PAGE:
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Article
Publication date: 13 February 2017

Phyllis Annesley, Leonie Davison, Chris Colley, Liz Gilley and Louise Thomson

The purpose of this paper is to discuss the implementation and evaluation of interventions for women firesetters in high secure mental healthcare at the UK’s National…

Abstract

Purpose

The purpose of this paper is to discuss the implementation and evaluation of interventions for women firesetters in high secure mental healthcare at the UK’s National Women’s Service.

Design/methodology/approach

Two types of Arson treatment programmes for women, one delivered to individuals, the other within a group context, were developed, delivered and evaluated. The evaluation incorporated qualitative and quantitative data, including psychometric measures. Qualitative data were analysed using thematic analysis.

Findings

The evaluation evidenced very high engagement with and attendance at treatment programmes, and several post-treatment gains. Participants’ ratings of programmes and qualitative feedback were similarly very positive. The study demonstrated that engaging women firesetters in their treatment is paramount and can be facilitated by consistent boundaries around therapy provision balanced with sensitivity, empathy and flexibility; providing interactive and varied teaching methods; ongoing service user involvement and recognising participants’ achievements; employing a mixed cognitive analytic therapy and cognitive behavioural therapy therapeutic approach; having input from fire service staff; and maintaining organisational support for firesetting interventions.

Practical implications

In all, 12 key recommendations are made for clinicians considering offering treatment programmes for women firesetters.

Originality/value

Amid few published papers on treating women firesetters this paper guides forensic clinicians in establishing and delivering interventions for women firesetters.

Details

Journal of Forensic Practice, vol. 19 no. 1
Type: Research Article
ISSN: 2050-8794

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Article
Publication date: 27 August 2020

Leonie Lynch, Maurice Patterson and Caoilfhionn Ní Bheacháin

This paper aims to consider the visual literacy mobilized by consumers in their use of brand aesthetics to construct and communicate a curated self.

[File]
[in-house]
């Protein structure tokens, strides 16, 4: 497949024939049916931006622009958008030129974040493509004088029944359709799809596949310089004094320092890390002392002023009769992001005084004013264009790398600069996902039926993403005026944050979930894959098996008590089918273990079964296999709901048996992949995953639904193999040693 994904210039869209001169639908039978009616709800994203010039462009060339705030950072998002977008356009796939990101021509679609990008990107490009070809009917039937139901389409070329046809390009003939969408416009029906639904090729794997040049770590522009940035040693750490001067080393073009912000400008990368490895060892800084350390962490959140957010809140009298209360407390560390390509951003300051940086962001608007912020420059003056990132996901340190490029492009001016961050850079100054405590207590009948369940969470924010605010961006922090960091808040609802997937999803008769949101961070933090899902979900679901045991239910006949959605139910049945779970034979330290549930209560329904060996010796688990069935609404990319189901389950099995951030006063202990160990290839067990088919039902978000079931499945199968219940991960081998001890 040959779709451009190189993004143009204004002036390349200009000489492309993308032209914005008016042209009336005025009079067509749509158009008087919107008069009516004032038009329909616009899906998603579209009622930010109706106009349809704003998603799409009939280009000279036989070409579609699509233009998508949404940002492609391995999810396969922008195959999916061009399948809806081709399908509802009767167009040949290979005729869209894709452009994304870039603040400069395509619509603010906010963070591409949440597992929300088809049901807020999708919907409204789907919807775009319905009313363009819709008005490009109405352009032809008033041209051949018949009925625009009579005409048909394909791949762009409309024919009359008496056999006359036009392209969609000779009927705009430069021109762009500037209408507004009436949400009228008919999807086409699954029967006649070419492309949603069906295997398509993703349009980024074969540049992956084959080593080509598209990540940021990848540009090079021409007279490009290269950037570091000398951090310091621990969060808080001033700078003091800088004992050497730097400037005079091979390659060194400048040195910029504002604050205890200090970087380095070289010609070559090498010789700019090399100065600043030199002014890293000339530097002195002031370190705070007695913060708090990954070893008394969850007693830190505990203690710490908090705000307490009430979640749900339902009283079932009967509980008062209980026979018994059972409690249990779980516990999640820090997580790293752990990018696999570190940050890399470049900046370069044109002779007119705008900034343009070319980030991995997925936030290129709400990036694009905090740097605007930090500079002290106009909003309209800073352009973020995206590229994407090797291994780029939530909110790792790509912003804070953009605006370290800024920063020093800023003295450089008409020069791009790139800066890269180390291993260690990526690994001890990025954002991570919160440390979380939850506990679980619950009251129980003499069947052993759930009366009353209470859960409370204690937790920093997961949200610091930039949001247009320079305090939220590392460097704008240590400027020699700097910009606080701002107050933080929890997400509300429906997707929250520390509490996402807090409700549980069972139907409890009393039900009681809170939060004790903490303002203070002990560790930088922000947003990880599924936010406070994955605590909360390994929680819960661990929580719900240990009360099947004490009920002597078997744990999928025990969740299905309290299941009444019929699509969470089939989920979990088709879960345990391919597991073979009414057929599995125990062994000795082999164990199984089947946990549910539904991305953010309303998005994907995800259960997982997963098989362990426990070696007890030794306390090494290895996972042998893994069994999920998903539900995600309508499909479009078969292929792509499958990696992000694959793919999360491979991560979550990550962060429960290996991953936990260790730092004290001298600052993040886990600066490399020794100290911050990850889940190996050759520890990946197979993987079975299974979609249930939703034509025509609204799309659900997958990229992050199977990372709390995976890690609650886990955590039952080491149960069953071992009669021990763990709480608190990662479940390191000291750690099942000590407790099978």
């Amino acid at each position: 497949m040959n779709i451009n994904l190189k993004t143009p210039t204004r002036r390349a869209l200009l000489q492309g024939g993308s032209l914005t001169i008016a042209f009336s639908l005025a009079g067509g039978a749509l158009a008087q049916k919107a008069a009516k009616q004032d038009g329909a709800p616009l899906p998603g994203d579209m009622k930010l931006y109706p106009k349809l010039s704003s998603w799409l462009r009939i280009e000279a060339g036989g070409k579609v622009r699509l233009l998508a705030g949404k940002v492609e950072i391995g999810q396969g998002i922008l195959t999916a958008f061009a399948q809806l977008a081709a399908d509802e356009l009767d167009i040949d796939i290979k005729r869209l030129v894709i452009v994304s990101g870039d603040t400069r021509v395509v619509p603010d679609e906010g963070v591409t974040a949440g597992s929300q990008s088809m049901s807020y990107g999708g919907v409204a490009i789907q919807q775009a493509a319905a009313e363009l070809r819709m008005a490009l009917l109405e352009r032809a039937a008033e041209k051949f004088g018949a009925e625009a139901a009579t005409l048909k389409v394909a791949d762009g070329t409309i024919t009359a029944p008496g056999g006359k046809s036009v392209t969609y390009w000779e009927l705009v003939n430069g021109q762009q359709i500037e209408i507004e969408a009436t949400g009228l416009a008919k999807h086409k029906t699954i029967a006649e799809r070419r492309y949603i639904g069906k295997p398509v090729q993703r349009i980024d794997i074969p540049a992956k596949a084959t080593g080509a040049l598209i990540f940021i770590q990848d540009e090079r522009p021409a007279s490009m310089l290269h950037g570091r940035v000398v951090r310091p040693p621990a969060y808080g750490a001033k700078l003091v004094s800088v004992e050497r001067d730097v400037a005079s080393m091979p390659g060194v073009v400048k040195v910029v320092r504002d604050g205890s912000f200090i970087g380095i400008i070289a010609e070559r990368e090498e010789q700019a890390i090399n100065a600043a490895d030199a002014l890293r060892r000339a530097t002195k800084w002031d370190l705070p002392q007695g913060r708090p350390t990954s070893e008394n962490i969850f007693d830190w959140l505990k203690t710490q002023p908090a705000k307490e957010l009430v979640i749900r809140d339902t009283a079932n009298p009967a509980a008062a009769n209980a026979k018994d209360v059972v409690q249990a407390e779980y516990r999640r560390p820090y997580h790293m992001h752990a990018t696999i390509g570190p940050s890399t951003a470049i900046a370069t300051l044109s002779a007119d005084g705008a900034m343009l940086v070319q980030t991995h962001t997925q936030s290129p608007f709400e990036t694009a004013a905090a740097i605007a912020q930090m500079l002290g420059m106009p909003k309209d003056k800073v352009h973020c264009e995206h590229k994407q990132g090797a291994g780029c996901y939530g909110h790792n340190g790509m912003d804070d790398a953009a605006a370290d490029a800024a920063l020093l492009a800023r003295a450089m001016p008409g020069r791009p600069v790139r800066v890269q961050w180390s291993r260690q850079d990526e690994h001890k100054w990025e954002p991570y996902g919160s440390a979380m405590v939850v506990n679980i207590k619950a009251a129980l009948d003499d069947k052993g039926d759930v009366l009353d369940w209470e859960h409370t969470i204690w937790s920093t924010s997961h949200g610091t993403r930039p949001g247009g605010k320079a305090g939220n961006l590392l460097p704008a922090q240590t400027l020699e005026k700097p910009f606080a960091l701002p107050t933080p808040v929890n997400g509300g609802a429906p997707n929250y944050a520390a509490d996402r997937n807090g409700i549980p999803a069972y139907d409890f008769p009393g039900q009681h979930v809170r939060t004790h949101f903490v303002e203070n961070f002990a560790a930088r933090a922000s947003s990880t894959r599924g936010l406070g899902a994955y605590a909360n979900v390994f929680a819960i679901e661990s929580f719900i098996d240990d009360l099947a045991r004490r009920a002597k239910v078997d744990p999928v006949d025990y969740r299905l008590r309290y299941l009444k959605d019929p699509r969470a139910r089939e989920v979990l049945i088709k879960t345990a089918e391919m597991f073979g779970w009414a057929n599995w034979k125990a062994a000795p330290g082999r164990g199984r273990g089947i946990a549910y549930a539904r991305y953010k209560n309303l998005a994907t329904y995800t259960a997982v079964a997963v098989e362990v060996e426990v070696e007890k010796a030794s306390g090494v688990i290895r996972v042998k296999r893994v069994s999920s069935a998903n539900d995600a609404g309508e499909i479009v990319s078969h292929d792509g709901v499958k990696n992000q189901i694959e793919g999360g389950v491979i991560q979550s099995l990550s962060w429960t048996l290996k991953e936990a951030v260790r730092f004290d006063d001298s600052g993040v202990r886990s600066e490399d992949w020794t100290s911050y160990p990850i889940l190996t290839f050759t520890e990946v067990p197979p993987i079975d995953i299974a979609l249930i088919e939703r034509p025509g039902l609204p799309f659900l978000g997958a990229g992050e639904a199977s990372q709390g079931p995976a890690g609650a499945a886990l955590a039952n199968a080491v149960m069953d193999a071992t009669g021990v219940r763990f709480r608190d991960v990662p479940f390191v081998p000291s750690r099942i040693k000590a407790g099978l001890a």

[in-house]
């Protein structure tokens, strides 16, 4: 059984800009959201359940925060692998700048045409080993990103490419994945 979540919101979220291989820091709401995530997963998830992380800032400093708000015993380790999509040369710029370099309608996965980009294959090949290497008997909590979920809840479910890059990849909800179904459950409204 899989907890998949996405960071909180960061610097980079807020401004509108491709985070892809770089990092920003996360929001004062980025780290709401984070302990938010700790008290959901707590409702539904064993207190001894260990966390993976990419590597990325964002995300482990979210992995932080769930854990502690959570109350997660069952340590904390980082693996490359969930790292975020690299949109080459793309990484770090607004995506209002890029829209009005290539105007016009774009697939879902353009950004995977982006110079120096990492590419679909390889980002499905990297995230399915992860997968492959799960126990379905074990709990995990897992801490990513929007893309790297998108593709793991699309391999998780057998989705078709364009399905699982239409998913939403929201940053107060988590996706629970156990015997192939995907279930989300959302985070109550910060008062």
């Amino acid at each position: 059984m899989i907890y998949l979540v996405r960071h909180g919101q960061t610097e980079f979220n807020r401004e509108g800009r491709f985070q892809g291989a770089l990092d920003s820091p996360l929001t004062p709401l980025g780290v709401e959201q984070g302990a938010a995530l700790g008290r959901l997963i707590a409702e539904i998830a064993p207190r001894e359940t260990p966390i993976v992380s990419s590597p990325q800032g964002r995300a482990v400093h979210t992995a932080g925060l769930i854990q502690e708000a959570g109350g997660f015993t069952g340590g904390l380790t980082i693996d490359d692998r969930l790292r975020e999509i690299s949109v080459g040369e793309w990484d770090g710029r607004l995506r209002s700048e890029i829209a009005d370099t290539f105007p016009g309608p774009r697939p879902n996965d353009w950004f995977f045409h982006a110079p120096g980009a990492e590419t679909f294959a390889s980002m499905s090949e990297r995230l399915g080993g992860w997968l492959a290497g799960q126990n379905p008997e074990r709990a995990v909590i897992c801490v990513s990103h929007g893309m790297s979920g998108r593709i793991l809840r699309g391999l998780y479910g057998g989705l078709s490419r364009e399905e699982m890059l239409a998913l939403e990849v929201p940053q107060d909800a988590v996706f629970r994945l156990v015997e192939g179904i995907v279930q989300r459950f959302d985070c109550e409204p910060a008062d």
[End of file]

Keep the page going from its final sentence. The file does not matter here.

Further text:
Abstract

Purpose

This paper aims to consider the visual literacy mobilized by consumers in their use of brand aesthetics to construct and communicate a curated self.

Design/methodology/approach

The research surveyed a range of visual material from Instagram. Specifically, the goal was to use “compositional interpretation”, an approach to visual analysis that is not methodologically explicit but which, in itself, draws upon the visual literacy of the researcher to provide a descriptive analysis of the formal visual quality of images as distinct from their symbolic resonances. The research also incorporates 10 phenomenological-type interviews with consumers. Consistent with a phenomenological approach, informants were selected because they have “lived” the experience under investigation, in this case requiring them to be keen consumers of the Orla Kiely brand.

Findings

Findings indicate that consumers deploy their visual literacy in strategic visualization (imaginatively planning and coordinating artifacts with other objects in their collection, positioning and using them as part of an overall visual repertoire), composition (becoming active producers of images) and emergent design (turning design objects into display pieces, repurposing design objects or simply borrowing brand aesthetics to create designed objects of their own).

Research limitations/implications

This research has implications for the understanding of visual literacy within consumer culture. Engaging comprehensively with the visual compositions of consumers, this research moves beyond brand symbolism, semiotics or concepts of social status to examine the self-conscious creation of a curated self. The achievement of such a curated self depends on visual literacy and the deployment of abstract design language by consumers in the pursuit of both aesthetic satisfaction and social communication.

Practical implications

This research has implications for brand designers and managers in terms of how they might control or manage the use of brand aesthetics by consumers.